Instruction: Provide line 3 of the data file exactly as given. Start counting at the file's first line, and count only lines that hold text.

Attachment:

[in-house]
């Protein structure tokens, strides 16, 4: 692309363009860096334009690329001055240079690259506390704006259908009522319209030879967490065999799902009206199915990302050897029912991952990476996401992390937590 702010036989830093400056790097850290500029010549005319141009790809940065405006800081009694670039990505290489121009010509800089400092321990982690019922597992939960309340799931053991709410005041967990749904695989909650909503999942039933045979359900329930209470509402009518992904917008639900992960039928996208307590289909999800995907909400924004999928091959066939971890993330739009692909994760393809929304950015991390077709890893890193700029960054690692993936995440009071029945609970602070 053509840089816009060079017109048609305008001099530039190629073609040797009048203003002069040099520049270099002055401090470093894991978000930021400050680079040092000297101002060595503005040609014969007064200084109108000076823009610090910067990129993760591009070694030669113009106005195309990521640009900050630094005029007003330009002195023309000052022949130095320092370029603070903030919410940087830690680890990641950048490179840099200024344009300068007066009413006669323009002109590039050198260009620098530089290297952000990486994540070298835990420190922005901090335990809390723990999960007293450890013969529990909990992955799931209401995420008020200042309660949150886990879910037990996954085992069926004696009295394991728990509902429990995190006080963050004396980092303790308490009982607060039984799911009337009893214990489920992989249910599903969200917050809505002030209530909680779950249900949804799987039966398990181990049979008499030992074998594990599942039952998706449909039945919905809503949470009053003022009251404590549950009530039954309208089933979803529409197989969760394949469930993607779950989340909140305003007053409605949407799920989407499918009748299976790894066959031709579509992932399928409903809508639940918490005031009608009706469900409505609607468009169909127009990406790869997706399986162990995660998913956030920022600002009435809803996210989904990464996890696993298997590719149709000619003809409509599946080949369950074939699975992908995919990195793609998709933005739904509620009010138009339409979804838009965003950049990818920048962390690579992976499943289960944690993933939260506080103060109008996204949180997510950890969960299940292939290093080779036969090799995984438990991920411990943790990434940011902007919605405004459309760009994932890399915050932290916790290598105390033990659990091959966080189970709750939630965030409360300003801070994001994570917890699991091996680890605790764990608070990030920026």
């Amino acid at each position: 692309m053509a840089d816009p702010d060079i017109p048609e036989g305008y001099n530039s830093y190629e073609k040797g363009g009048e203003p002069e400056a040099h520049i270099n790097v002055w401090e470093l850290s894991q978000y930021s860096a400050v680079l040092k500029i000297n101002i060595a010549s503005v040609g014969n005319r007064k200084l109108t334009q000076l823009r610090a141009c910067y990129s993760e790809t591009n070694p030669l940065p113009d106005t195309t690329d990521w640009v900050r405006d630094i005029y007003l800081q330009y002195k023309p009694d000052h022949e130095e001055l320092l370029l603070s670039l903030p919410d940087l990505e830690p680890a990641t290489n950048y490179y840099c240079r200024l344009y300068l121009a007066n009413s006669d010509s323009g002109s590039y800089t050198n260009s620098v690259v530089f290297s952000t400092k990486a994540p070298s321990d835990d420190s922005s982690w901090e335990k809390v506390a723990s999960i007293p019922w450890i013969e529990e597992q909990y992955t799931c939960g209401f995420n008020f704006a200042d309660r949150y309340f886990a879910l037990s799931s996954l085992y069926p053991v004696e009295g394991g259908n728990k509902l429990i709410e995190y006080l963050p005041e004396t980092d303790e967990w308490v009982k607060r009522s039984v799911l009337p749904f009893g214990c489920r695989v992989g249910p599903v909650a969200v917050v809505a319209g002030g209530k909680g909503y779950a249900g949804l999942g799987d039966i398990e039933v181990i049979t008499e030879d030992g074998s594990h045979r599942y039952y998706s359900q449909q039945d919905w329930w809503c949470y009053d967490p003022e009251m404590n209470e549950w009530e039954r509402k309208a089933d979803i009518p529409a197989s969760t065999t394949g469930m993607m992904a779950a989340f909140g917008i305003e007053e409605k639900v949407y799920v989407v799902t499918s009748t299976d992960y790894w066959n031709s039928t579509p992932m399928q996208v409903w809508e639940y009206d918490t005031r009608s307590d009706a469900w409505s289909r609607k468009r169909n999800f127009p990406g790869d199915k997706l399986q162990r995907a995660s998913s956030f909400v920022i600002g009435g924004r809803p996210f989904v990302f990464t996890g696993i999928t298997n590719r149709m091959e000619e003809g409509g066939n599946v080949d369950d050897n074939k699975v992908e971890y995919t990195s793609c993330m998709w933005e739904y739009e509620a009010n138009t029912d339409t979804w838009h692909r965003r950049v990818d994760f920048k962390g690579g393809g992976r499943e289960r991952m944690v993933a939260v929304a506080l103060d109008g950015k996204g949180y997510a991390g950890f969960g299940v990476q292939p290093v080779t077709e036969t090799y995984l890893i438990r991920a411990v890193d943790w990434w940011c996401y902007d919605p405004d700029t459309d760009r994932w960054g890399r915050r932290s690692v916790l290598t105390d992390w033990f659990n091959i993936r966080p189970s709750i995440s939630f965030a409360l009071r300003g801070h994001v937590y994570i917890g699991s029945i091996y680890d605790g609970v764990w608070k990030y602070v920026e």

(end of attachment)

């Amino acid at each position: 692309m053509a840089d816009p702010d060079i017109p048609e036989g305008y001099n530039s830093y190629e073609k040797g363009g009048e203003p002069e400056a040099h520049i270099n790097v002055w401090e470093l850290s894991q978000y930021s860096a400050v680079l040092k500029i000297n101002i060595a010549s503005v040609g014969n005319r007064k200084l109108t334009q000076l823009r610090a141009c910067y990129s993760e790809t591009n070694p030669l940065p113009d106005t195309t690329d990521w640009v900050r405006d630094i005029y007003l800081q330009y002195k023309p009694d000052h022949e130095e001055l320092l370029l603070s670039l903030p919410d940087l990505e830690p680890a990641t290489n950048y490179y840099c240079r200024l344009y300068l121009a007066n009413s006669d010509s323009g002109s590039y800089t050198n260009s620098v690259v530089f290297s952000t400092k990486a994540p070298s321990d835990d420190s922005s982690w901090e335990k809390v506390a723990s999960i007293p019922w450890i013969e529990e597992q909990y992955t799931c939960g209401f995420n008020f704006a200042d309660r949150y309340f886990a879910l037990s799931s996954l085992y069926p053991v004696e009295g394991g259908n728990k509902l429990i709410e995190y006080l963050p005041e004396t980092d303790e967990w308490v009982k607060r009522s039984v799911l009337p749904f009893g214990c489920r695989v992989g249910p599903v909650a969200v917050v809505a319209g002030g209530k909680g909503y779950a249900g949804l999942g799987d039966i398990e039933v181990i049979t008499e030879d030992g074998s594990h045979r599942y039952y998706s359900q449909q039945d919905w329930w809503c949470y009053d967490p003022e009251m404590n209470e549950w009530e039954r509402k309208a089933d979803i009518p529409a197989s969760t065999t394949g469930m993607m992904a779950a989340f909140g917008i305003e007053e409605k639900v949407y799920v989407v799902t499918s009748t299976d992960y790894w066959n031709s039928t579509p992932m399928q996208v409903w809508e639940y009206d918490t005031r009608s307590d009706a469900w409505s289909r609607k468009r169909n999800f127009p990406g790869d199915k997706l399986q162990r995907a995660s998913s956030f909400v920022i600002g009435g924004r809803p996210f989904v990302f990464t996890g696993i999928t298997n590719r149709m091959e000619e003809g409509g066939n599946v080949d369950d050897n074939k699975v992908e971890y995919t990195s793609c993330m998709w933005e739904y739009e509620a009010n138009t029912d339409t979804w838009h692909r965003r950049v990818d994760f920048k962390g690579g393809g992976r499943e289960r991952m944690v993933a939260v929304a506080l103060d109008g950015k996204g949180y997510a991390g950890f969960g299940v990476q292939p290093v080779t077709e036969t090799y995984l890893i438990r991920a411990v890193d943790w990434w940011c996401y902007d919605p405004d700029t459309d760009r994932w960054g890399r915050r932290s690692v916790l290598t105390d992390w033990f659990n091959i993936r966080p189970s709750i995440s939630f965030a409360l009071r300003g801070h994001v937590y994570i917890g699991s029945i091996y680890d605790g609970v764990w608070k990030y602070v920026e």